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More evidence folinic acid could help treat autism

Kathleen Blanchard's picture
Folinic acid could help autism

Children with autism spectrum disorder treated with prescription folinic acid showed improvements in communication skills that study authors say were significant in a new study.


Lead author Richard Frye of Arkansas Children's Research Institute has been studying the vitamin for ASD and the newest study is part of ongoing research.

Positive finding

Children with ASD that were given folinic acid in prescription form showed improvements in communication skills that the study authors say were “significant”, though more research is needed to validate the finding.

Frye said in the press release, though more studies are needed, the preliminary finding showed children with autism given the vitamin showed gains in communication skills not seen in the ASD group given placebo.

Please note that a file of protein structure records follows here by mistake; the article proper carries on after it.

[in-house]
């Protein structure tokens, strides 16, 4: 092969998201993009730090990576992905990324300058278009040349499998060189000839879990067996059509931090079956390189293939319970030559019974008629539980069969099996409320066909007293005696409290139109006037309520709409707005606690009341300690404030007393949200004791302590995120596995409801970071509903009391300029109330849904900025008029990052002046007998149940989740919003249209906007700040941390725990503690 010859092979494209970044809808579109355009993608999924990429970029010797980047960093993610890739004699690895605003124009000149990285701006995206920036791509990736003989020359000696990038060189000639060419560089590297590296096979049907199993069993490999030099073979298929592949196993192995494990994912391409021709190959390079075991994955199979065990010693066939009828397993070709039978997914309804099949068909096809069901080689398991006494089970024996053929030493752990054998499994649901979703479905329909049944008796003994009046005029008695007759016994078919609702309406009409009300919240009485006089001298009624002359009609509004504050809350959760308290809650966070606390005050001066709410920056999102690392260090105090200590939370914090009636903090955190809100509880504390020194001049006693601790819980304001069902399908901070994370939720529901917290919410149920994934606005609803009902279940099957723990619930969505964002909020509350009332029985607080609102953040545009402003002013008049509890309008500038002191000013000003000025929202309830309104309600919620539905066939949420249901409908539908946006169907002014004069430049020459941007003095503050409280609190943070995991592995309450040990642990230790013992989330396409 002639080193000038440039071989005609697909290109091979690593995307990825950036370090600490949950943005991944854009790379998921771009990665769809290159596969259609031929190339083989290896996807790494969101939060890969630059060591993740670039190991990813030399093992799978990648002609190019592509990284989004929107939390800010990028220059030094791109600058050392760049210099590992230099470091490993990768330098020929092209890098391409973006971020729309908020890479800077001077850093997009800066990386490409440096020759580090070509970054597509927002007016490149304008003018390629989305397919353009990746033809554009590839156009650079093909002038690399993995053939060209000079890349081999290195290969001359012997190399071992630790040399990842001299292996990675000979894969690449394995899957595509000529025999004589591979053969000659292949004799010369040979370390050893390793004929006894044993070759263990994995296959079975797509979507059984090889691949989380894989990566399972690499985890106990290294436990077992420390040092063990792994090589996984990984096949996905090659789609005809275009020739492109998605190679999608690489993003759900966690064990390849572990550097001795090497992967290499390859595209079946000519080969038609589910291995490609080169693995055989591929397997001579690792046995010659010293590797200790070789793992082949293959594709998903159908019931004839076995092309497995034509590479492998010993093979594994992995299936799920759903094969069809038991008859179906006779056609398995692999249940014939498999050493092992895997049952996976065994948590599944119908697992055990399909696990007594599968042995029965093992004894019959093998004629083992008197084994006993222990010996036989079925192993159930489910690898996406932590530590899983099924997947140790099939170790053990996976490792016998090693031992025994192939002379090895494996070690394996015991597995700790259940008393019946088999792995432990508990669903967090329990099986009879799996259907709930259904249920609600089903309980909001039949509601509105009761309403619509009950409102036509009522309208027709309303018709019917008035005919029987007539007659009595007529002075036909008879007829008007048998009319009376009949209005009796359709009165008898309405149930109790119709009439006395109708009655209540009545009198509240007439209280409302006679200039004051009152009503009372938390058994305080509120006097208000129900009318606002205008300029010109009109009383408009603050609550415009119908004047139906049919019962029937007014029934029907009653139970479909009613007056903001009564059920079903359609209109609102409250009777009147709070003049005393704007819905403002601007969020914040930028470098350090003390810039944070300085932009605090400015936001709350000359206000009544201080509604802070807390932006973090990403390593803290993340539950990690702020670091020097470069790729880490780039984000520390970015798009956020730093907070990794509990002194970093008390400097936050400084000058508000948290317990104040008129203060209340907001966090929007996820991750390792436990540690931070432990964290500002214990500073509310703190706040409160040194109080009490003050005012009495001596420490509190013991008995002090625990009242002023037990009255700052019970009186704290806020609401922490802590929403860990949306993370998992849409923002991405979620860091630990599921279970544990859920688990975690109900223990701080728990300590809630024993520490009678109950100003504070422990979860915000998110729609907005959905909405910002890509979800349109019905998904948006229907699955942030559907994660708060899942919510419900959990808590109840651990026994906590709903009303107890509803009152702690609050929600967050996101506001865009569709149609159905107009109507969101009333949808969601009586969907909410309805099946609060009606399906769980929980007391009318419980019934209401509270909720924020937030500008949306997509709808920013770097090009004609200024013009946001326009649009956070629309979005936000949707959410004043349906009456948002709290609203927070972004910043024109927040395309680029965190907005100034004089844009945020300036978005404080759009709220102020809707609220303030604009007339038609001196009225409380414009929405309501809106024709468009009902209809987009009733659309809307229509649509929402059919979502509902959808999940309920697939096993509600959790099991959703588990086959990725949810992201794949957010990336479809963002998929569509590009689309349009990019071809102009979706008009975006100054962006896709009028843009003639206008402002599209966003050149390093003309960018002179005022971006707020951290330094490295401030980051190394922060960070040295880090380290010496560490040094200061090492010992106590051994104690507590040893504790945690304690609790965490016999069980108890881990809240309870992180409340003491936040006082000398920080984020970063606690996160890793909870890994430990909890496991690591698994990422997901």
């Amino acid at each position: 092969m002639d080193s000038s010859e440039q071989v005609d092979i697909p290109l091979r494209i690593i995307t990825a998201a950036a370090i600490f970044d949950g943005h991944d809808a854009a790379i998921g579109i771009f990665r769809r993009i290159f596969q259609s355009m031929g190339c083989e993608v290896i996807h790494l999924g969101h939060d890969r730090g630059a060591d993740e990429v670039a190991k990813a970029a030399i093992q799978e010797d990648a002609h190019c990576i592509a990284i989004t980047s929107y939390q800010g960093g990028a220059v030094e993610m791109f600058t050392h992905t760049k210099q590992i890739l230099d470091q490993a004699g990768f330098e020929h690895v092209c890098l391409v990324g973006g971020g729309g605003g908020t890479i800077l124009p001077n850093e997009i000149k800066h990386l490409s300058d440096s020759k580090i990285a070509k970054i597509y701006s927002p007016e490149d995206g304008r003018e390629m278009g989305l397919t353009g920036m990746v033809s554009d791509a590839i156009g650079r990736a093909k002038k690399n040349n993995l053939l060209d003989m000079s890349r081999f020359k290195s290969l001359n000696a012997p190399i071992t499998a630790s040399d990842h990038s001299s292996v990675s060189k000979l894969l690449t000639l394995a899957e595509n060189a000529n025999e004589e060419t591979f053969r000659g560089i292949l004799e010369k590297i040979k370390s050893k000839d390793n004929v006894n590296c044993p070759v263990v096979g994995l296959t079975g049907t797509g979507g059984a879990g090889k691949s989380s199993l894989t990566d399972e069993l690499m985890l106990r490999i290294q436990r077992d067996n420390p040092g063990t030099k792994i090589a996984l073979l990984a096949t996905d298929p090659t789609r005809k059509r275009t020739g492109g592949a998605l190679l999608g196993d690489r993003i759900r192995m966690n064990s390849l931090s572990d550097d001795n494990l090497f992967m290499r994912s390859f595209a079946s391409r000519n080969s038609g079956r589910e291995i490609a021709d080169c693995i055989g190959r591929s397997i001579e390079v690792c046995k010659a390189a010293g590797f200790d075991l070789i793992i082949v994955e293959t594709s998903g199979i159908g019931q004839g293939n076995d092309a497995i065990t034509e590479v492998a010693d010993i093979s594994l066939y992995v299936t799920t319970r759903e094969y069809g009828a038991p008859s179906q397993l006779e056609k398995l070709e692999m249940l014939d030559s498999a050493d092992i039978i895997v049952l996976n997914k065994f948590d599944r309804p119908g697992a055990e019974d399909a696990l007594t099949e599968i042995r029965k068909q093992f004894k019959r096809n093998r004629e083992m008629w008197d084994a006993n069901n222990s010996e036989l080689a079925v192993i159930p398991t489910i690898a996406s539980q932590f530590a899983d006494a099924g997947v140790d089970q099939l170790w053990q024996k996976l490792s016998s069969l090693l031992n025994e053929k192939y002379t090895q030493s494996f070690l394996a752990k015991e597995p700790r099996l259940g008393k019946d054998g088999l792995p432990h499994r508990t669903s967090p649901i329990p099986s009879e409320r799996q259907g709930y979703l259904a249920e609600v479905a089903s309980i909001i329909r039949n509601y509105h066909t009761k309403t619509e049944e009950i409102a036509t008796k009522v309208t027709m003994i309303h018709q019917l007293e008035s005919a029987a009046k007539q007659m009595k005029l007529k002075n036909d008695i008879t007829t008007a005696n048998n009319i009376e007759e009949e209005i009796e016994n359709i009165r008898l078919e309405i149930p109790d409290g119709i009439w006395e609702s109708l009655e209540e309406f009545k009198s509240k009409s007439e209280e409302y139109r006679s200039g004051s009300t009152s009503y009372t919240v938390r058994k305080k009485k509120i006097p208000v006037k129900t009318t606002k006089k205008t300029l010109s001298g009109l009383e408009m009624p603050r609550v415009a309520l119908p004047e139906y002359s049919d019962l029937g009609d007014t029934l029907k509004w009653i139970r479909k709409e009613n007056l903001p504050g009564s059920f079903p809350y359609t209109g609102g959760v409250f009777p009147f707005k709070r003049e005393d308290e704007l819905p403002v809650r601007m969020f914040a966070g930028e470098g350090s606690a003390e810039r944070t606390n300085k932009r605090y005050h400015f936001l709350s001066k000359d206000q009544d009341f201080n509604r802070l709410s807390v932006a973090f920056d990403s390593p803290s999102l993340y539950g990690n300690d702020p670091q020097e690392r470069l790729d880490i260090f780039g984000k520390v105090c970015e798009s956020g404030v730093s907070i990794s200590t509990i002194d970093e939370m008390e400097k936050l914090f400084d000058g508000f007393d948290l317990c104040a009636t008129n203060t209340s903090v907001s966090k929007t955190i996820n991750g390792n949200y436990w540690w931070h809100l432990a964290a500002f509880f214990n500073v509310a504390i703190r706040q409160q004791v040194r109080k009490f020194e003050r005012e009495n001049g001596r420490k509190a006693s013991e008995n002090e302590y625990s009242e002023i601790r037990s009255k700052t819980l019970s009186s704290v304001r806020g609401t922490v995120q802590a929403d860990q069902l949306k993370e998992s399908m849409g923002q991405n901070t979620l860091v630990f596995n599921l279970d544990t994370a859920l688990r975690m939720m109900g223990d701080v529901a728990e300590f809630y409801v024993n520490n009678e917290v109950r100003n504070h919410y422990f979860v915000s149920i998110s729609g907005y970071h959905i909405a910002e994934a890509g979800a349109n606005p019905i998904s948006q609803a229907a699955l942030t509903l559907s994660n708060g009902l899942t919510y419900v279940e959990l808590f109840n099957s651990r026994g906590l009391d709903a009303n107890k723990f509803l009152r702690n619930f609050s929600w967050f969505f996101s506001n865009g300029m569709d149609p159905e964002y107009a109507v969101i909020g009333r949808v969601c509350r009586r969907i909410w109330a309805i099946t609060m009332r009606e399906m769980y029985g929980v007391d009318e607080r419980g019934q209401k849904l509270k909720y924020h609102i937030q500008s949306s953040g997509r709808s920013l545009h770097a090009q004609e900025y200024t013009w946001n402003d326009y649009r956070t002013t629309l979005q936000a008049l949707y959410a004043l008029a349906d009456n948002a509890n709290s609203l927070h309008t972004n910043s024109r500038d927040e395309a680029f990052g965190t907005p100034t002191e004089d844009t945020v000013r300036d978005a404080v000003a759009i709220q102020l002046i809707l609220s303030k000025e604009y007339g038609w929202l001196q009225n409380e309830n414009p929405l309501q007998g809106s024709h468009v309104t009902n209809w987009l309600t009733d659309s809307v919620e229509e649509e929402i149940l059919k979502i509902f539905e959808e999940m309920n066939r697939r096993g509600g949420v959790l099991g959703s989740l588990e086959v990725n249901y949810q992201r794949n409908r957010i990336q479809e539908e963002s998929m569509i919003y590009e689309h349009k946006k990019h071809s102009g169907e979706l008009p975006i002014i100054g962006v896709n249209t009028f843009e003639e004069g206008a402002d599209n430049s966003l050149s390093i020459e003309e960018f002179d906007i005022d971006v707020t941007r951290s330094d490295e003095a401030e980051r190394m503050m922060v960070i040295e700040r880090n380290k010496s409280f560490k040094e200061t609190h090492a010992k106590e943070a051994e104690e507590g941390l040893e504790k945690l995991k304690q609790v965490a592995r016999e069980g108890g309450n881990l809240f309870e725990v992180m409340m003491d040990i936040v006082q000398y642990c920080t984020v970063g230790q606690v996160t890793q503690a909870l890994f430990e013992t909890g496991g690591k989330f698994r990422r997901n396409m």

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Impetus for the ongoing research comes from previous studies showing children with ASD have a high incidence of folate receptor autoantibodies (FRAs) that interfere with neurodevelopment.

Children with ASD who have high numbers of FRAs were shown to respond well to folinic acid supplementation. FRAs block the transport of folate across the blood brain barrier.

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The finding, published in the journal Molecular Psychiatry, paves the way for more studies. The hope is that a blood test could be developed to pinpoint children with autism who benefit from folinic acid. Current therapy is limited to medications that can cause side effects. There is no approved treatment for symptoms of the disorder.

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